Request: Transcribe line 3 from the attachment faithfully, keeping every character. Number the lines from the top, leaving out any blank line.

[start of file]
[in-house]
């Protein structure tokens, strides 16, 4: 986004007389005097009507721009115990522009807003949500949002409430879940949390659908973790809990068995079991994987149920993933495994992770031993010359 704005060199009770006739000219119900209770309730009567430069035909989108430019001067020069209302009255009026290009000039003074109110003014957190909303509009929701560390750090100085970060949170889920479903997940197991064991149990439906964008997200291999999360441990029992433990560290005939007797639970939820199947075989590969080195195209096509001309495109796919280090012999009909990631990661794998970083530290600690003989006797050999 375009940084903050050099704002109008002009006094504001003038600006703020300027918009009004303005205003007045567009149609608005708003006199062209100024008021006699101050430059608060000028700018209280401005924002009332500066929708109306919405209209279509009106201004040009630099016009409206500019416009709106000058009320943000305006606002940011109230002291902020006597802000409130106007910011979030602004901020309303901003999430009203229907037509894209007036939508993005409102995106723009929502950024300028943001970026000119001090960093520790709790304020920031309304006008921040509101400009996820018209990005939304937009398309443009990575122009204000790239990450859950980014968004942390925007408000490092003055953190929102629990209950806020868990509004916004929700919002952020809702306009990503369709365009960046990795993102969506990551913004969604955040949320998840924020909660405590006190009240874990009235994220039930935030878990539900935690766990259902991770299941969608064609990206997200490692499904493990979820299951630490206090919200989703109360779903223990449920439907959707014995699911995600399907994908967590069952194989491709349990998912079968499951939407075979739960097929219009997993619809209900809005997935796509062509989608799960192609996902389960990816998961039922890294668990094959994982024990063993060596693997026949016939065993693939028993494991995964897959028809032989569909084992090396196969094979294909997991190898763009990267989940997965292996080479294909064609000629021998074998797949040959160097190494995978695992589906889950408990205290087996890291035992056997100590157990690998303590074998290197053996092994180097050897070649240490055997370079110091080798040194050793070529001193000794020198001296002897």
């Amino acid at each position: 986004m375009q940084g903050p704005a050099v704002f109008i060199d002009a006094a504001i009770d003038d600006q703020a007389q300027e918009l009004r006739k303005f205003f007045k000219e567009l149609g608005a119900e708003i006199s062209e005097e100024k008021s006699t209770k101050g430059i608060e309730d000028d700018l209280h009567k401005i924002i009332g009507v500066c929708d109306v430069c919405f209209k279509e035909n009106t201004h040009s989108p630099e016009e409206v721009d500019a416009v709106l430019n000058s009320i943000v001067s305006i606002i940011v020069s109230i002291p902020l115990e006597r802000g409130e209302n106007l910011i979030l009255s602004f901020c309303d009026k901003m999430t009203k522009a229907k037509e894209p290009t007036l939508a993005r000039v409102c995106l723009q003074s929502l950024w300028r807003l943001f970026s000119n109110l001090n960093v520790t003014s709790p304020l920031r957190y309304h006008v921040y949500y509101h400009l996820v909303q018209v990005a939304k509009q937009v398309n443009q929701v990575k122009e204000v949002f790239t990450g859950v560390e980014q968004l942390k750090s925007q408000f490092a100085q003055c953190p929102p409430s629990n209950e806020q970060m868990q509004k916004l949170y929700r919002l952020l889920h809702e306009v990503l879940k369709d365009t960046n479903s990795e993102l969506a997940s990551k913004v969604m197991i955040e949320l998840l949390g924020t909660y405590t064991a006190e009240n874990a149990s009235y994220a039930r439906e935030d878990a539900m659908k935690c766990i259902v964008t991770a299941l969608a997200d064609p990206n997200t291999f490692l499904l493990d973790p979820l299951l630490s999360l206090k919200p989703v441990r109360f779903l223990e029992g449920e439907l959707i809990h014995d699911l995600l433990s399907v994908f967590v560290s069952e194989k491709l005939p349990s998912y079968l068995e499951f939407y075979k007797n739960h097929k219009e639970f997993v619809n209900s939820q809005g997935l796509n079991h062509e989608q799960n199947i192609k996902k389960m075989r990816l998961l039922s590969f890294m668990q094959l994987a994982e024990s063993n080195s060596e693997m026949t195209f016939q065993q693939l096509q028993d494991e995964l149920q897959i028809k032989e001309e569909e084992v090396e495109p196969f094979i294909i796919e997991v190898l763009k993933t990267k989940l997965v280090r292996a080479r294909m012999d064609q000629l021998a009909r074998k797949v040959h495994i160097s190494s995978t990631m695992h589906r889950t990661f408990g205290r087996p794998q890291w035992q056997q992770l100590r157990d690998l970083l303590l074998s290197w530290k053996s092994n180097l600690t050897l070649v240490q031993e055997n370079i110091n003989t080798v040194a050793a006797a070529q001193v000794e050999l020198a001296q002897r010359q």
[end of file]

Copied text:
């Amino acid at each position: 986004m375009q940084g903050p704005a050099v704002f109008i060199d002009a006094a504001i009770d003038d600006q703020a007389q300027e918009l009004r006739k303005f205003f007045k000219e567009l149609g608005a119900e708003i006199s062209e005097e100024k008021s006699t209770k101050g430059i608060e309730d000028d700018l209280h009567k401005i924002i009332g009507v500066c929708d109306v430069c919405f209209k279509e035909n009106t201004h040009s989108p630099e016009e409206v721009d500019a416009v709106l430019n000058s009320i943000v001067s305006i606002i940011v020069s109230i002291p902020l115990e006597r802000g409130e209302n106007l910011i979030l009255s602004f901020c309303d009026k901003m999430t009203k522009a229907k037509e894209p290009t007036l939508a993005r000039v409102c995106l723009q003074s929502l950024w300028r807003l943001f970026s000119n109110l001090n960093v520790t003014s709790p304020l920031r957190y309304h006008v921040y949500y509101h400009l996820v909303q018209v990005a939304k509009q937009v398309n443009q929701v990575k122009e204000v949002f790239t990450g859950v560390e980014q968004l942390k750090s925007q408000f490092a100085q003055c953190p929102p409430s629990n209950e806020q970060m868990q509004k916004l949170y929700r919002l952020l889920h809702e306009v990503l879940k369709d365009t960046n479903s990795e993102l969506a997940s990551k913004v969604m197991i955040e949320l998840l949390g924020t909660y405590t064991a006190e009240n874990a149990s009235y994220a039930r439906e935030d878990a539900m659908k935690c766990i259902v964008t991770a299941l969608a997200d064609p990206n997200t291999f490692l499904l493990d973790p979820l299951l630490s999360l206090k919200p989703v441990r109360f779903l223990e029992g449920e439907l959707i809990h014995d699911l995600l433990s399907v994908f967590v560290s069952e194989k491709l005939p349990s998912y079968l068995e499951f939407y075979k007797n739960h097929k219009e639970f997993v619809n209900s939820q809005g997935l796509n079991h062509e989608q799960n199947i192609k996902k389960m075989r990816l998961l039922s590969f890294m668990q094959l994987a994982e024990s063993n080195s060596e693997m026949t195209f016939q065993q693939l096509q028993d494991e995964l149920q897959i028809k032989e001309e569909e084992v090396e495109p196969f094979i294909i796919e997991v190898l763009k993933t990267k989940l997965v280090r292996a080479r294909m012999d064609q000629l021998a009909r074998k797949v040959h495994i160097s190494s995978t990631m695992h589906r889950t990661f408990g205290r087996p794998q890291w035992q056997q992770l100590r157990d690998l970083l303590l074998s290197w530290k053996s092994n180097l600690t050897l070649v240490q031993e055997n370079i110091n003989t080798v040194a050793a006797a070529q001193v000794e050999l020198a001296q002897r010359q």